Good topic for Quanta Magazine, though possibly a bit ambitious? But then it’s Sean Carroll, author of Something Deeply Hidden: Quantum Worlds and the Emergence of Spacetime , again (guy gets around), helping us understand his multiverse:
Everett’s brilliant move was simply to say, “And that’s okay” — all we need to do is recognize that each part of the system subsequently evolves separately from all of the others, and therefore qualifies as a separate branch of the wave function, or “world.” The worlds aren’t put in by hand; they were lurking in the quantum formalism all along.
The idea of all those worlds might seem extravagant or distasteful, but those aren’t respectable scientific objections. A more legitimate question is the nature of probability within this approach. In many-worlds, we can know the wave function exactly, and it evolves deterministically. There is nothing unknown or unpredictable. Laplace’s demon could predict the entire future of the universe with perfect confidence. How is probability involved at all?
An answer is provided by the idea of “self-locating,” or “indexical,” uncertainty. Imagine that you are about to measure a quantum system, thus branching the wave function into different worlds (for simplicity, let’s just say there will be two worlds). It doesn’t make sense to ask, “After the measurement, which world will I be on?” There will be two people, one on each branch, both descended from you; neither has a better claim to being “really you” than the other.Sean Carroll, “Where quantum probability comes from” at Quanta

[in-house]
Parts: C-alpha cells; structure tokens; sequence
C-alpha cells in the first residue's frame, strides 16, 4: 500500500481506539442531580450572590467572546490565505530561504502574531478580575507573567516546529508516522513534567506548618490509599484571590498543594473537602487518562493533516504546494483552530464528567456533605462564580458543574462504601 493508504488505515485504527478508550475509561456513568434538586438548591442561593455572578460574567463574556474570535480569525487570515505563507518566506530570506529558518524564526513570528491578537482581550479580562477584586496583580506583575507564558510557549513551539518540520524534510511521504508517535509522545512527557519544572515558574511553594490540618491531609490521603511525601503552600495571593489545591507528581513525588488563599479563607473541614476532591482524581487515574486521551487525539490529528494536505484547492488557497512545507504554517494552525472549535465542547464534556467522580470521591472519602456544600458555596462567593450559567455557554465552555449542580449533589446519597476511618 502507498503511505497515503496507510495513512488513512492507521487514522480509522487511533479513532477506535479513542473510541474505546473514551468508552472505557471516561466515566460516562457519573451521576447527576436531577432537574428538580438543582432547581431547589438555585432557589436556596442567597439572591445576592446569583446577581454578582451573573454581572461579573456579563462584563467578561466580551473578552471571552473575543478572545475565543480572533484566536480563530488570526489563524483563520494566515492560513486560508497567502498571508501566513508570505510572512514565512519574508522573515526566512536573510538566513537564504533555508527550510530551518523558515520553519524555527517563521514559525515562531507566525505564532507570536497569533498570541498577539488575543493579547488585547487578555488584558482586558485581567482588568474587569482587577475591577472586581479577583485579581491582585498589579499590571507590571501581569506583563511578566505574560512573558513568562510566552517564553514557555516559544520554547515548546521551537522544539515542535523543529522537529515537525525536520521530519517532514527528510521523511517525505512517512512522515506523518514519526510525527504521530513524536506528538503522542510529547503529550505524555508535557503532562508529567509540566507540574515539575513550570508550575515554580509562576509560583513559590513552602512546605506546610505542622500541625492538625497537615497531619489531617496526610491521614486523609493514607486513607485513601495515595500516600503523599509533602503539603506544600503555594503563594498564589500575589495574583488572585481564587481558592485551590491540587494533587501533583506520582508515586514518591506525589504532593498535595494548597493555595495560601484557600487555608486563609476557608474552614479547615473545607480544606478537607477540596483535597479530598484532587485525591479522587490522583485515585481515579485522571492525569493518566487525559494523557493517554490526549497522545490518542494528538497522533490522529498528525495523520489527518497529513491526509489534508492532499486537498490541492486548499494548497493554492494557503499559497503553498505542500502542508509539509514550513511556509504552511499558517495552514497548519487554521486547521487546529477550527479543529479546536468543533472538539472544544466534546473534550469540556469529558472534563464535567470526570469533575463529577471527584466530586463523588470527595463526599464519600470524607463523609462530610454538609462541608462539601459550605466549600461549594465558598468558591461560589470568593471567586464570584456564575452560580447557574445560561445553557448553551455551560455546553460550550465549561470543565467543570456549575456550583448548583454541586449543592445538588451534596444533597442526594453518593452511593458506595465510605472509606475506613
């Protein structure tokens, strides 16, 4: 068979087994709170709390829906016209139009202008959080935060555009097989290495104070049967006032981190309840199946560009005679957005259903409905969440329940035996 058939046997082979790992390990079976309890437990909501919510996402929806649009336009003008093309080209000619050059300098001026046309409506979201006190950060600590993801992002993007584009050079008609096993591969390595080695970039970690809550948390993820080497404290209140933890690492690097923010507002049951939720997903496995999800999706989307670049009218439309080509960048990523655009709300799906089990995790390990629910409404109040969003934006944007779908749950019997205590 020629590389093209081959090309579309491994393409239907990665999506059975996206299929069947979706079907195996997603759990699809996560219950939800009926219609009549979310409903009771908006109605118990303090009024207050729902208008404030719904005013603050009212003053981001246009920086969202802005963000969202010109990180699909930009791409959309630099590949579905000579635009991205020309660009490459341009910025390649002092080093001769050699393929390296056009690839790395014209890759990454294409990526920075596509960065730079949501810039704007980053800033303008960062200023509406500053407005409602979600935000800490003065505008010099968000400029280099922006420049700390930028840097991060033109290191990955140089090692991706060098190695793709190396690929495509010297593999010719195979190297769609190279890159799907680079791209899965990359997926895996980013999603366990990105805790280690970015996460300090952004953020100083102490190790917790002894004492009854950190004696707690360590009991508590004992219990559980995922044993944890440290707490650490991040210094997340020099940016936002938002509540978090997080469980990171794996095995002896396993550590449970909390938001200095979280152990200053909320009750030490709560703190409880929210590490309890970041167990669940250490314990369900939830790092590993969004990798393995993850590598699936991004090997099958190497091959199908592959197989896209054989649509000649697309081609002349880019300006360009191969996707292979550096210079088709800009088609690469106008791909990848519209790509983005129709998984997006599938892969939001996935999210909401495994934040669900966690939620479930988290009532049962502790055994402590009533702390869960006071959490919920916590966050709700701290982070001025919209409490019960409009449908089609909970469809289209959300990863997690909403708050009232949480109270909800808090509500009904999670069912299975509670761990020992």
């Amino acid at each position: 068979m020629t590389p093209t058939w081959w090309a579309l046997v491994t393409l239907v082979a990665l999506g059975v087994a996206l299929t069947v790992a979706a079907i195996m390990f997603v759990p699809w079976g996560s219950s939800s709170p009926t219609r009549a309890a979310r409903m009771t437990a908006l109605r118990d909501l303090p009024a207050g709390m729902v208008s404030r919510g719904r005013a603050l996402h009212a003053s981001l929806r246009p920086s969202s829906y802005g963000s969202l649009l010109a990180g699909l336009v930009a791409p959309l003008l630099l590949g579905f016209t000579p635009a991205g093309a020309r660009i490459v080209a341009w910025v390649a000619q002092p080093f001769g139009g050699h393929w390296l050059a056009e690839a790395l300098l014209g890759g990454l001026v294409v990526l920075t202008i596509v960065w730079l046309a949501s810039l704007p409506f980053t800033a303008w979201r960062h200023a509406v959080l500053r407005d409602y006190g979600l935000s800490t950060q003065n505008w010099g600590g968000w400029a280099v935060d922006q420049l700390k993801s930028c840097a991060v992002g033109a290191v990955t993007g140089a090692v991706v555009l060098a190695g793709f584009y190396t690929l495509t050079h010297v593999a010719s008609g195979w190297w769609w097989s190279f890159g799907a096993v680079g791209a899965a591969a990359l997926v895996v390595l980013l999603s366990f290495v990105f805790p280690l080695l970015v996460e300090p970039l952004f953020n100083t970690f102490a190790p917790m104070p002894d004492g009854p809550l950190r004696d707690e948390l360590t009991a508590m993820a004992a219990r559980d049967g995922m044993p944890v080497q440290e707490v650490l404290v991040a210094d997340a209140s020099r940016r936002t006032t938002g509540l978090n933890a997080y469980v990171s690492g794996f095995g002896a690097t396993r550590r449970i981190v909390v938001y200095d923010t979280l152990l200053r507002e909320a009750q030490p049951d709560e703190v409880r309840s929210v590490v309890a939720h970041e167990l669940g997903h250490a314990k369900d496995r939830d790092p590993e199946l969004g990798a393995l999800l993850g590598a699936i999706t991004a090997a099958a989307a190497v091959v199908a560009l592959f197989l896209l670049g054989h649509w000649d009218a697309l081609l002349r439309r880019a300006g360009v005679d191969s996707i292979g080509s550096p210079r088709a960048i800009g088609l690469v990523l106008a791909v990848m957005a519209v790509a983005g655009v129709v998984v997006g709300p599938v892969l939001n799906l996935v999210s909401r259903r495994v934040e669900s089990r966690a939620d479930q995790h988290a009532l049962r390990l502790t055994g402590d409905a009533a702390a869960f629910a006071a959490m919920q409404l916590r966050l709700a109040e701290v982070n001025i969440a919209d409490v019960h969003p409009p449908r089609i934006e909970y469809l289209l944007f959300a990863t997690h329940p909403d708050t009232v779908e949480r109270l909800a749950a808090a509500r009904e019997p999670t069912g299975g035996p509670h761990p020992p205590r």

His universe is deterministic, presumably, because everything happens. End of story. Actually, end of all stories.
See also: See also: Cosmologist Sean Carroll: A radical multiverse is the price we pay for unifying physics. Carroll: “The price we pay for such a powerful and simple unification of quantum dynamics is a large number of separate worlds.” Right. And the price you pay for suicide is that nothing you do in this world afterward matters.
Sean Carroll: Physicists don’t even want to understand quantum mechanics
Carroll wants a multiverse out of any new findings, one suspects. One question many might have is, apart from the lack of a multiverse, how bad is the current situation in physics? What, besides that, is going wrong?
At Nature: The “bizarre logic” of the multiverse is explored in a review. Crease writes as if he would very much like to buy into Carroll’s ideas but still thinks that sanity has something to offer. Possibly, many establishment science figures teeter on that brink. In a review of cosmologist Sean Carroll’s new book, Something Deeply Hidden: Quantum Worlds and the Emergence of Spacetime
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